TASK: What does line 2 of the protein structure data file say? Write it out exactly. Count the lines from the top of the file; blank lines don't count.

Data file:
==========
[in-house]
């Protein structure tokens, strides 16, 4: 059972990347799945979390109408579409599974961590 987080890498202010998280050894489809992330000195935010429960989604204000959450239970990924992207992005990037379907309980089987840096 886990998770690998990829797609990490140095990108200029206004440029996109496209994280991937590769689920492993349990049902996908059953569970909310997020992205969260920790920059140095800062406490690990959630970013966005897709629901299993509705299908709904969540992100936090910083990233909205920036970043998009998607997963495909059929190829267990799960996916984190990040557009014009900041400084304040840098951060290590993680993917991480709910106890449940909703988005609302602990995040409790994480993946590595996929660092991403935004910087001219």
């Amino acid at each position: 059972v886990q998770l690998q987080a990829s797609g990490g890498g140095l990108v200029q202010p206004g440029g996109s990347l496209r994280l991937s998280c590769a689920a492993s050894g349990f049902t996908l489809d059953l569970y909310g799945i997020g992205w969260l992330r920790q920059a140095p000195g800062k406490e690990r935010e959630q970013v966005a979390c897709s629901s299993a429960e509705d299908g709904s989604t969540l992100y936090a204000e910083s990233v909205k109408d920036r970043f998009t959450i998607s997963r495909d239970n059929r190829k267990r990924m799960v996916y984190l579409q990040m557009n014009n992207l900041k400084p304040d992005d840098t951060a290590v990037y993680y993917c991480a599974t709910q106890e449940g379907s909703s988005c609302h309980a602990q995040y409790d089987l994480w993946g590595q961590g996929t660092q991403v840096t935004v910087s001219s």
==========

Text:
């Protein structure tokens, strides 16, 4: 059972990347799945979390109408579409599974961590 987080890498202010998280050894489809992330000195935010429960989604204000959450239970990924992207992005990037379907309980089987840096 886990998770690998990829797609990490140095990108200029206004440029996109496209994280991937590769689920492993349990049902996908059953569970909310997020992205969260920790920059140095800062406490690990959630970013966005897709629901299993509705299908709904969540992100936090910083990233909205920036970043998009998607997963495909059929190829267990799960996916984190990040557009014009900041400084304040840098951060290590993680993917991480709910106890449940909703988005609302602990995040409790994480993946590595996929660092991403935004910087001219």